During the conduct of the study, Malabayas and Baconguis were assisted by Dr. Kenneth Laruan, professor, Benguet State University (BSU).
In the Atok way, such trait is manifested in the genuine approach of interest of “helping one another, learn new processes and develop new capacities for action, “the study emphasized.
Such nature of knowledge-sharing is an adaptation strategy shared among Atok farmers within the family or within the community. In essence, the study noted it is a process of sharing skills, experience and understanding.
Malabayas and Baconguis zeroed in on fifty-three farmers belonging to the Liang-Bonglo Farmers Association and the Namegpegan-Akiki Farmers Association in coordination with the Atok Municipal Agriculture officer (MAO) who served as anthropologist between researchers and farmers.
It was discovered by the UPLB researchers that in the case of the Atok farmers of the two associations, farmers mutual-give-and-take of knowledge and information meant “the respondents were highly motivated to share information to a person if he will also share what he knows.”
This statement reflects the intention of the farmers when they share their knowledge on adaptation strategies to climate stresses.
“This phenomenon can be explained by the fact that there is an increasing pressure to respond to these environmental stresses and less information reaching them about what really works in their respective contextual circumstances. As the Atok MAO explains that farmers believe they are also scientists who have been tilling their land for long, “the study noted.
In short, the respondents have already experimented on what to do to changes in the environment that affect their farms, the study emphasized.
A very good example to such observation is during the time when frost sets at Atok and covers agricultural fields and plants, bringing with it the biting cold. Cold tends to wither the leaves and vegetable plants. However, Atok farmers found a way to beat the frost.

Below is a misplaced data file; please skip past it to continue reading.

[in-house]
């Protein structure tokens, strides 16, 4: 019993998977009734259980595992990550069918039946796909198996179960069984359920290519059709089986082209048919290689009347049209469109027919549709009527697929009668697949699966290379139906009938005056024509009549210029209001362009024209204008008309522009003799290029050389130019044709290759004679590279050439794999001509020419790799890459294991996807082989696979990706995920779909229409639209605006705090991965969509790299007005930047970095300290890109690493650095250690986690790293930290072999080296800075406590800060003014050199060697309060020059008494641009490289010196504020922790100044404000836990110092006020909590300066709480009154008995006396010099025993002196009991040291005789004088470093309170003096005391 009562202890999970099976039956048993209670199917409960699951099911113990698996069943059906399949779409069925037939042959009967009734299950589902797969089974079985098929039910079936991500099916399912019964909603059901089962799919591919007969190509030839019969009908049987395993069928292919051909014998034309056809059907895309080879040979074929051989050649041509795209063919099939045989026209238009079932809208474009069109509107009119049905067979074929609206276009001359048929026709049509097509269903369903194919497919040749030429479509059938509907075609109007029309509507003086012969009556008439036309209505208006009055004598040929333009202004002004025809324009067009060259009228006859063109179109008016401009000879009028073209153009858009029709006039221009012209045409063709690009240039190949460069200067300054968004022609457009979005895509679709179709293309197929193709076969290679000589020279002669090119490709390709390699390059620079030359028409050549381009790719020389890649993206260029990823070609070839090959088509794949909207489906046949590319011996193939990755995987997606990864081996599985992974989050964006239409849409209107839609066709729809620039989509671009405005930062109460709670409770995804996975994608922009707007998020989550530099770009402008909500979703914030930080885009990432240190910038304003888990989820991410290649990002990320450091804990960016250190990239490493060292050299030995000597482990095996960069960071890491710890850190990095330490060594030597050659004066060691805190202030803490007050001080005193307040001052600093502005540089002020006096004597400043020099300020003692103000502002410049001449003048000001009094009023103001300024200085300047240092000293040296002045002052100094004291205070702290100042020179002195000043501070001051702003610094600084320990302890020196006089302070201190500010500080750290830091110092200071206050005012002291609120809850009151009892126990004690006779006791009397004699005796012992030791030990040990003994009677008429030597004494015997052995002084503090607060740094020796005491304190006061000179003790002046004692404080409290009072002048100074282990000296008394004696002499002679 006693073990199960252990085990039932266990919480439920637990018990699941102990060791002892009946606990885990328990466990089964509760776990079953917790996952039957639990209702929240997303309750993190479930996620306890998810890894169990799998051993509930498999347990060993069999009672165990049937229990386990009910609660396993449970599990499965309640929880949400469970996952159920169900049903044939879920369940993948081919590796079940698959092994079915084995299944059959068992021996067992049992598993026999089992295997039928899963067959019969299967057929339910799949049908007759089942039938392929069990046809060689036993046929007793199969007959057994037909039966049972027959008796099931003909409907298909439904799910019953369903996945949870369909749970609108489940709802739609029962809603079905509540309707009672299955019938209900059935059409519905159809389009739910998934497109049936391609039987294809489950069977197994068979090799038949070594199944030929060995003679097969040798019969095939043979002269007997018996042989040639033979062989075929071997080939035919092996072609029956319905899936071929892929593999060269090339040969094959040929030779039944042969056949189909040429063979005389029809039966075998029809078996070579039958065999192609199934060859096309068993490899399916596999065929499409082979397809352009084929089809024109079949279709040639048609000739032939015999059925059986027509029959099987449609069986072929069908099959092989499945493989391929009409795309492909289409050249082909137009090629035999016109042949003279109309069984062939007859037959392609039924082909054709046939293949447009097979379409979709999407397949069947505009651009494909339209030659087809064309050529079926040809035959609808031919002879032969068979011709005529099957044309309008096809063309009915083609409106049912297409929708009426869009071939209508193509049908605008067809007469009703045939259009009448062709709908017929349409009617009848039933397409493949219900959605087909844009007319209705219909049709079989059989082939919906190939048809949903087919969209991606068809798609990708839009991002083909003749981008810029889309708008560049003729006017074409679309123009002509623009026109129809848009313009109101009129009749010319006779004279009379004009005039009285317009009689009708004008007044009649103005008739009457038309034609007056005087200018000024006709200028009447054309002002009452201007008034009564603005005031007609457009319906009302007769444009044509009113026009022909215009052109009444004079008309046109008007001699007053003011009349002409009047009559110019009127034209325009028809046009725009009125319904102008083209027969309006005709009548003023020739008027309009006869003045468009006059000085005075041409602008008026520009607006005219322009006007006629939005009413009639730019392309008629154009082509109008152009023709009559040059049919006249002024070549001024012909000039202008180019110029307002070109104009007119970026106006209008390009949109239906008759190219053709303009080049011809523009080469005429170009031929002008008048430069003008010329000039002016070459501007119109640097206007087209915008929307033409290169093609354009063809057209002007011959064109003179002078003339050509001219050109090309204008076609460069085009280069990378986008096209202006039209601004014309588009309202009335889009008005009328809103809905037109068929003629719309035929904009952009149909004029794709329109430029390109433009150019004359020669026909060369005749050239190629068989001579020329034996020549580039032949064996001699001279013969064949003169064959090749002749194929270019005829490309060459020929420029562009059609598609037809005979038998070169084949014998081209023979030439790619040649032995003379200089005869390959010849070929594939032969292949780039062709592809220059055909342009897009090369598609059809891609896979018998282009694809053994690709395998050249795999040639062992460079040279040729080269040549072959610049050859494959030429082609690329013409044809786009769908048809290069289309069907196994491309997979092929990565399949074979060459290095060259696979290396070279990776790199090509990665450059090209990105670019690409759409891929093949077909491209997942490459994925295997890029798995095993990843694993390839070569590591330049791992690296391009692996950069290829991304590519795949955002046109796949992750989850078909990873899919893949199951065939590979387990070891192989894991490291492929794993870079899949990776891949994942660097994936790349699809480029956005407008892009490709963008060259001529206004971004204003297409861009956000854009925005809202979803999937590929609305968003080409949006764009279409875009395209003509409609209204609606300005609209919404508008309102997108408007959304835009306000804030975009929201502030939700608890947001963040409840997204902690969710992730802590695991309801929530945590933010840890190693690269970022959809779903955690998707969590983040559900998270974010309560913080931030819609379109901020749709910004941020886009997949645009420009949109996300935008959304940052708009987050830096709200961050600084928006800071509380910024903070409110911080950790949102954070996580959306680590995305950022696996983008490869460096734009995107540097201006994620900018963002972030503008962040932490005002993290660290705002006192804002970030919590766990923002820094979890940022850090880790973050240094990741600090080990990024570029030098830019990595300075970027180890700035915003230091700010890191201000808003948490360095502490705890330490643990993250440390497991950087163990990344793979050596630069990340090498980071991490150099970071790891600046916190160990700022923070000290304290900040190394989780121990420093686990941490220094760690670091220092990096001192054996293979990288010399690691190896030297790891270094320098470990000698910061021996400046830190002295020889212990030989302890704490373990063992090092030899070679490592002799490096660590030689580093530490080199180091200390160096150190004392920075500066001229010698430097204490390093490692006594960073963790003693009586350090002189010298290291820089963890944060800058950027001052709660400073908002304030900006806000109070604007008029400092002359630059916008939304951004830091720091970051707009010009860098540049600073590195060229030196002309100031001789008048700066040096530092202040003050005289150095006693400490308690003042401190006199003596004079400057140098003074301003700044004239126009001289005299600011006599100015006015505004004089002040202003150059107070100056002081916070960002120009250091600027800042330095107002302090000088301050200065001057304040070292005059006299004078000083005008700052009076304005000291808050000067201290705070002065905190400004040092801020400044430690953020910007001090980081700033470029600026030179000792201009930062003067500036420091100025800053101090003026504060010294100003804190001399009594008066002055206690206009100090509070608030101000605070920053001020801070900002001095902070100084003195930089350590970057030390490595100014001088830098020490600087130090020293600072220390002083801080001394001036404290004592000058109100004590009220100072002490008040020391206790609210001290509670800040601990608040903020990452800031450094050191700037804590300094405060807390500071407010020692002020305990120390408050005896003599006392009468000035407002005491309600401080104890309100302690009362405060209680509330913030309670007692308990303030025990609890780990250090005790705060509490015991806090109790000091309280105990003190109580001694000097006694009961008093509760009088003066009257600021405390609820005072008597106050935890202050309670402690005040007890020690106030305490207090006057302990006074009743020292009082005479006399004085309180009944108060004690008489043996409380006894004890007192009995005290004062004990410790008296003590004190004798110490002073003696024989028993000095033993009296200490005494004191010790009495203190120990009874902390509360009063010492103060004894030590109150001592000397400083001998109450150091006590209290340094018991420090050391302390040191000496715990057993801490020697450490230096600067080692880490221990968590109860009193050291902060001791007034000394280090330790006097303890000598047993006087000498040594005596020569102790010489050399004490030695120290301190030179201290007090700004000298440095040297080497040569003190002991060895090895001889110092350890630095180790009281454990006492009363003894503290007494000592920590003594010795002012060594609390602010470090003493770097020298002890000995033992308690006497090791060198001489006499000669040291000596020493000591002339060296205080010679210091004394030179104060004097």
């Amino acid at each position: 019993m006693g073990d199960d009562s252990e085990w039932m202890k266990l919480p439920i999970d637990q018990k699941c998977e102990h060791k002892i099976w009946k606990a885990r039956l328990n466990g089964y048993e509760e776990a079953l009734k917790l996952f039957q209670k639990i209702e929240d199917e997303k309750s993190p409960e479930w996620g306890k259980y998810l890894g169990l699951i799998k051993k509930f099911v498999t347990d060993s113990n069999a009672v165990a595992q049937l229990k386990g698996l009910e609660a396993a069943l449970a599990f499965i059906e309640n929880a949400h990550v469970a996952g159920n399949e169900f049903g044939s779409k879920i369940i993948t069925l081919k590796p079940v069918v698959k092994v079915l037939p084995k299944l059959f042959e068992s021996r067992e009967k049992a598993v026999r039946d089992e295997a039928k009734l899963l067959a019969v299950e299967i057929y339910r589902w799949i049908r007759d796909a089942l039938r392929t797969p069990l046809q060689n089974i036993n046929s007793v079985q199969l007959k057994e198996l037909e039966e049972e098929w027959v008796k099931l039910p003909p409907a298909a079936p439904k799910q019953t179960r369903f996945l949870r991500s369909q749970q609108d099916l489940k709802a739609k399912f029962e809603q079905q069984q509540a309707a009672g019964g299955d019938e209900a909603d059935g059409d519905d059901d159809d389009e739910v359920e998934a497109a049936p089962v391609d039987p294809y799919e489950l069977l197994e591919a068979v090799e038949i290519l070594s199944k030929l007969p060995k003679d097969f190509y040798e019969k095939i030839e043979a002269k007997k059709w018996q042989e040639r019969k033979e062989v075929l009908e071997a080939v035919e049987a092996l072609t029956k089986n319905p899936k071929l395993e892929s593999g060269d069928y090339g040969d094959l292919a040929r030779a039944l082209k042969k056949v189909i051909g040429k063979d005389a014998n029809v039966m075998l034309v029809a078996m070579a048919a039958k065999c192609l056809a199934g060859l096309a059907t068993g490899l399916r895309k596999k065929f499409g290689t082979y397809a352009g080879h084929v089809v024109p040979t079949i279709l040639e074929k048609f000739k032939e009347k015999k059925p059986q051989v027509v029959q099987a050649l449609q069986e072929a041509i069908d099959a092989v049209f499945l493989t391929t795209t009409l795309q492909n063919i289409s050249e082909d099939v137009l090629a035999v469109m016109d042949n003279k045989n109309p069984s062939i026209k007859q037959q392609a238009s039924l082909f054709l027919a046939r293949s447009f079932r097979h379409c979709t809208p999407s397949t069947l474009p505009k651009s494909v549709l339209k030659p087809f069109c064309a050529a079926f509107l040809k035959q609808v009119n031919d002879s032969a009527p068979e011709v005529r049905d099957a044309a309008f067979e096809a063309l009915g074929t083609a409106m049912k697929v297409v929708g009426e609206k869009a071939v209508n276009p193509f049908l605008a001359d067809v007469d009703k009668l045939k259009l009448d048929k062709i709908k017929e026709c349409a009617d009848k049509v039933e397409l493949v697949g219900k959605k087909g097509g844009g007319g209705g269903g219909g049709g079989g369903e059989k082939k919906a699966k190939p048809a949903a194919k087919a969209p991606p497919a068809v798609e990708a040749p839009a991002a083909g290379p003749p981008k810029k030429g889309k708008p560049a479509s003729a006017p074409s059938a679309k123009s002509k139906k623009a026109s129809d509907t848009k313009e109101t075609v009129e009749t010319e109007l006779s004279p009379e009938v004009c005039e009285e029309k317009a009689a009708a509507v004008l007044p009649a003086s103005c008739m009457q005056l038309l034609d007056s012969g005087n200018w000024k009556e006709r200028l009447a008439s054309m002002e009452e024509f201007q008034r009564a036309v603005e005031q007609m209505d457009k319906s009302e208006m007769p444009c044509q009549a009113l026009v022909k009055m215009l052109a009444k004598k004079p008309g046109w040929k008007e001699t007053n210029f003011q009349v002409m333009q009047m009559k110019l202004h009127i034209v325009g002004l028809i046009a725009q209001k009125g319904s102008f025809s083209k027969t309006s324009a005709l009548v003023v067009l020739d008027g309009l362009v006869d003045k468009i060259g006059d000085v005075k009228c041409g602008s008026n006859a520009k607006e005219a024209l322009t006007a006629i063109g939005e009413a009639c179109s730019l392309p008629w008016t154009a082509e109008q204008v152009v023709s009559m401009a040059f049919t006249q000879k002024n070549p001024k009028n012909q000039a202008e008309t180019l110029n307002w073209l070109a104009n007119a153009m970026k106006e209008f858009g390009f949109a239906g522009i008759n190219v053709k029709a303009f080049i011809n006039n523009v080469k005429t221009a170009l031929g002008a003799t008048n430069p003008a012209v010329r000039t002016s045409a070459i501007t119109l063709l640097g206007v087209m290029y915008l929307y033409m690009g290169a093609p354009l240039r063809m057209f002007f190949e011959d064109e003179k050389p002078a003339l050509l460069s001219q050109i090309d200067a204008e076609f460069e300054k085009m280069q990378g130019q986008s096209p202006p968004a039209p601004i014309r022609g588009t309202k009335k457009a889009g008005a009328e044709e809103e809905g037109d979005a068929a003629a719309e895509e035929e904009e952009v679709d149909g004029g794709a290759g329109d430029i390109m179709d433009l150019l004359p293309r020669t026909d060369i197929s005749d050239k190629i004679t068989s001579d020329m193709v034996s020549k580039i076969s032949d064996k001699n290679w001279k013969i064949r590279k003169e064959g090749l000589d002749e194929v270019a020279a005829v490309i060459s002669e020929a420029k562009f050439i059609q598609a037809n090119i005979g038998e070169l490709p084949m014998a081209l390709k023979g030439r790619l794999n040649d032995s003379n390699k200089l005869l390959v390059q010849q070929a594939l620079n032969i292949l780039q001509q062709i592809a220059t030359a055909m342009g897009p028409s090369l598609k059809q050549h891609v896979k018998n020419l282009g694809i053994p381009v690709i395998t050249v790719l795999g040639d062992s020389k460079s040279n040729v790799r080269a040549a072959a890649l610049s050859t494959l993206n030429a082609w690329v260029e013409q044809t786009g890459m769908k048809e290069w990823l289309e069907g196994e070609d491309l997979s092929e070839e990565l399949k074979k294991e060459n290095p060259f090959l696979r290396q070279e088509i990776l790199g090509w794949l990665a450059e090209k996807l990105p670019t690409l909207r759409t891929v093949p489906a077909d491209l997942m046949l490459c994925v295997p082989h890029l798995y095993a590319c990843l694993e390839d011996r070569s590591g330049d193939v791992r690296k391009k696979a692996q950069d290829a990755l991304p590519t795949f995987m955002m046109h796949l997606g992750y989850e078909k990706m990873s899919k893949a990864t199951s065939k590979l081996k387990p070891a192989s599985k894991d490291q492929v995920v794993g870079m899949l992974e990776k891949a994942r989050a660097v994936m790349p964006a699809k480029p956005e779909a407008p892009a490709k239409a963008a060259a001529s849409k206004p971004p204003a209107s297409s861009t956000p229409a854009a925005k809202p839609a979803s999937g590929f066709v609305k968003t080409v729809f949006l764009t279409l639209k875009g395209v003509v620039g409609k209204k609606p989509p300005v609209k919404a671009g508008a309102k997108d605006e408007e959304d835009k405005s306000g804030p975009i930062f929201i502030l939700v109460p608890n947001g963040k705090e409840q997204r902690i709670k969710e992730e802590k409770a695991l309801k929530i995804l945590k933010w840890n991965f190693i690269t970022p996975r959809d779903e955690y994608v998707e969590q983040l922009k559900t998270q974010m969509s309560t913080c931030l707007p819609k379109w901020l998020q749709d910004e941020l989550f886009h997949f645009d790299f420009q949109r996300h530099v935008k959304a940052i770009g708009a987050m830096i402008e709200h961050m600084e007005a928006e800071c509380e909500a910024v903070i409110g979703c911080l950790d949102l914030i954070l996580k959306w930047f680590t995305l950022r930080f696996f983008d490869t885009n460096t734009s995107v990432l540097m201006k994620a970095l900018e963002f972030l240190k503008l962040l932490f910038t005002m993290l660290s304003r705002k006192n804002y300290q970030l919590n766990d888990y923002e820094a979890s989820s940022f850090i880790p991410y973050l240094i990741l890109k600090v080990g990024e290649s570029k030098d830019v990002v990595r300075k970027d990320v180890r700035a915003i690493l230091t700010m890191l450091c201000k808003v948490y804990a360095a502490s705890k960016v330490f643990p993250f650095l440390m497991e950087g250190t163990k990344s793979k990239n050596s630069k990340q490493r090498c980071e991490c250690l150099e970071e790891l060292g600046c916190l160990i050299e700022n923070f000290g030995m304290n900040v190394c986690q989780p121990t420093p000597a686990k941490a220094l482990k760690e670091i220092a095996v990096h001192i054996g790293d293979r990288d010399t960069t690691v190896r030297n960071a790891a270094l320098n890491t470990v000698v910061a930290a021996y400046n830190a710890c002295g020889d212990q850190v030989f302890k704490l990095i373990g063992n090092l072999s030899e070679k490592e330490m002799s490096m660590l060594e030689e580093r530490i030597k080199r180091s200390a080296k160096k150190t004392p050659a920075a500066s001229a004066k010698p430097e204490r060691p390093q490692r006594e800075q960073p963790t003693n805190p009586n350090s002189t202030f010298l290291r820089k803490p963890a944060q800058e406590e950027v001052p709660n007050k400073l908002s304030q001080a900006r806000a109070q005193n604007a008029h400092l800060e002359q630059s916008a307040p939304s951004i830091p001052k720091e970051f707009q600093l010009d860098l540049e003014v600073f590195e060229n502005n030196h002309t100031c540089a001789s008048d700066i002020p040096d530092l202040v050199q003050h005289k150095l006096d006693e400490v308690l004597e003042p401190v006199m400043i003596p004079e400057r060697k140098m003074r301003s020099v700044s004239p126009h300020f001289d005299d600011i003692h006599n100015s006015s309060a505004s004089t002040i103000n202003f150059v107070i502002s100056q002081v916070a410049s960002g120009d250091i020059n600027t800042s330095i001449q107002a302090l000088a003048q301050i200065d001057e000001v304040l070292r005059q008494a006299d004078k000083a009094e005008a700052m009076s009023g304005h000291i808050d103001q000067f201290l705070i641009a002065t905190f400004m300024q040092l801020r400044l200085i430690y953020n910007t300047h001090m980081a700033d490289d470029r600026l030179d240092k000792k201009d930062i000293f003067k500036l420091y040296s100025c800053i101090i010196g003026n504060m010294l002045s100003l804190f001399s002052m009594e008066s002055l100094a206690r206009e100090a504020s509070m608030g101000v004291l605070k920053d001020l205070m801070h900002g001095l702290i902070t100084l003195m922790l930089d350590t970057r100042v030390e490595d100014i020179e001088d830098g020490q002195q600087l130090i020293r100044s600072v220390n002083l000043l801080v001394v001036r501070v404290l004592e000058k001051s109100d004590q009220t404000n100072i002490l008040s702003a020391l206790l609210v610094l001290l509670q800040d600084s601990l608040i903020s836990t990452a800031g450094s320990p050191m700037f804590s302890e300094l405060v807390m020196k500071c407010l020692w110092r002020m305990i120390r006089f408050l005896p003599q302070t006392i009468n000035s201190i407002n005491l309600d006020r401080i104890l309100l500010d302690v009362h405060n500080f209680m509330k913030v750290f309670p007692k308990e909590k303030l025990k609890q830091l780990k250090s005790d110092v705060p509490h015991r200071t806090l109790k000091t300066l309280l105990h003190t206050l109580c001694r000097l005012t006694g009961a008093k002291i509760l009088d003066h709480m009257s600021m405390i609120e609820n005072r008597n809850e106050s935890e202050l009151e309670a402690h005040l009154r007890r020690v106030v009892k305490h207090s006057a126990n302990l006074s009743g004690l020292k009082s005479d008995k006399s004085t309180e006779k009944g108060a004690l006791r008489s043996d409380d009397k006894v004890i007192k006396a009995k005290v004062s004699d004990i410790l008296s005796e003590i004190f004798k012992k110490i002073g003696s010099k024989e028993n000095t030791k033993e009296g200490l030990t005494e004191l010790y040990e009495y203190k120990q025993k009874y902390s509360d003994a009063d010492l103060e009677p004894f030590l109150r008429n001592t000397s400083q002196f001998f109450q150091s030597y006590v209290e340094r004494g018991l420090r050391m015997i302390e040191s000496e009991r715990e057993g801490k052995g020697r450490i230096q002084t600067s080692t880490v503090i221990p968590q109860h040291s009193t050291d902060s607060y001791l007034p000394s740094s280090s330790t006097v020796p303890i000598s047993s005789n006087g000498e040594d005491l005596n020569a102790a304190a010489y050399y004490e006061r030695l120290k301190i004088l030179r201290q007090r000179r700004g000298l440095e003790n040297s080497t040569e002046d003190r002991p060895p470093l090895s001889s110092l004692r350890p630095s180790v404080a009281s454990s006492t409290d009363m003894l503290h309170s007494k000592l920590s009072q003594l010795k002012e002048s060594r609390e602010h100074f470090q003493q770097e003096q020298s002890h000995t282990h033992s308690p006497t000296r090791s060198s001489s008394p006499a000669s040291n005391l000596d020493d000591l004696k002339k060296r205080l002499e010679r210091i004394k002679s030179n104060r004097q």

Whenever frost sets in, usually beginning at around 12 o’clock during nights, farmers keep vigil during the ongoing hours and turn on water sprinklers. Sprinkling water neutralizes frost and the cold, thereby saving vegetables for the day, the study noted.
Why the motivation to share knowledge on climate change among the Atok farmers covered in the study point to reciprocity of action and relationship with a recipient. A person is motivated to do a favor to another person for something in return.
“Both respondents from Liang-Bonglo and Namegpegan-Akiki were motivated to share climate change knowledge, a relationship built on trust which influenced their knowledge-sharing practices,” the study said.
Atok farmers share their knowledge on climate change adaptation through informal venues rather than formal ones, more so when they are on the fields, which emphasizes interpersonal value of knowledge exchange, or, they use their own personal cell phones, the study noted.
Space of interaction is crucial for knowledge exchange on climate adaptation. Here, the UP-Los Banos-based researchers discovered that Atok farmers utilize talks during occasions like after Sunday church service, clan reunion, weddings, birthdays, community get-together or during funerals, and as a result, strengthening further Kankana-ey culture and tradition.
Respondents revealed a singular characteristic that they tended to listen more to information or practice considered as “hard-earned knowledge,” an example being adaptation practice related to changing environmental condition which affect everybody and thus, is deemed to be discussed collectively.